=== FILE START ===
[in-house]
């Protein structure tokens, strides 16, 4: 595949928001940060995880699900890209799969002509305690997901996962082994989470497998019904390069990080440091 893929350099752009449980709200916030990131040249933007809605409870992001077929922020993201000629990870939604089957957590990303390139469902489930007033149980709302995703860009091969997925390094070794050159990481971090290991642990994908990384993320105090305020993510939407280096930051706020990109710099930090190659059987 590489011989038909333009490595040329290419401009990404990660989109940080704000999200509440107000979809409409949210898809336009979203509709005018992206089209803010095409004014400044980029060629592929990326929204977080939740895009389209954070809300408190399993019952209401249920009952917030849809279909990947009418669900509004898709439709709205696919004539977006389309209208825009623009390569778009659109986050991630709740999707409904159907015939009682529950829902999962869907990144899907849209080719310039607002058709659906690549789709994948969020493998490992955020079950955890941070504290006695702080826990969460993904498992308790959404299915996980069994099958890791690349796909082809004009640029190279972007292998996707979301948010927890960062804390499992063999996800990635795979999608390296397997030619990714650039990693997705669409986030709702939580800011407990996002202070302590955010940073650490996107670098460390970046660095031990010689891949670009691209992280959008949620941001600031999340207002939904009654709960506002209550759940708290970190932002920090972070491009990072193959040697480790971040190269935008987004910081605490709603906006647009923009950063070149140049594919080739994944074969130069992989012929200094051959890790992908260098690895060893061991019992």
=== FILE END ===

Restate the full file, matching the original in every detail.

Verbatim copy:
[in-house]
């Protein structure tokens, strides 16, 4: 595949928001940060995880699900890209799969002509305690997901996962082994989470497998019904390069990080440091 893929350099752009449980709200916030990131040249933007809605409870992001077929922020993201000629990870939604089957957590990303390139469902489930007033149980709302995703860009091969997925390094070794050159990481971090290991642990994908990384993320105090305020993510939407280096930051706020990109710099930090190659059987 590489011989038909333009490595040329290419401009990404990660989109940080704000999200509440107000979809409409949210898809336009979203509709005018992206089209803010095409004014400044980029060629592929990326929204977080939740895009389209954070809300408190399993019952209401249920009952917030849809279909990947009418669900509004898709439709709205696919004539977006389309209208825009623009390569778009659109986050991630709740999707409904159907015939009682529950829902999962869907990144899907849209080719310039607002058709659906690549789709994948969020493998490992955020079950955890941070504290006695702080826990969460993904498992308790959404299915996980069994099958890791690349796909082809004009640029190279972007292998996707979301948010927890960062804390499992063999996800990635795979999608390296397997030619990714650039990693997705669409986030709702939580800011407990996002202070302590955010940073650490996107670098460390970046660095031990010689891949670009691209992280959008949620941001600031999340207002939904009654709960506002209550759940708290970190932002920090972070491009990072193959040697480790971040190269935008987004910081605490709603906006647009923009950063070149140049594919080739994944074969130069992989012929200094051959890790992908260098690895060893061991019992």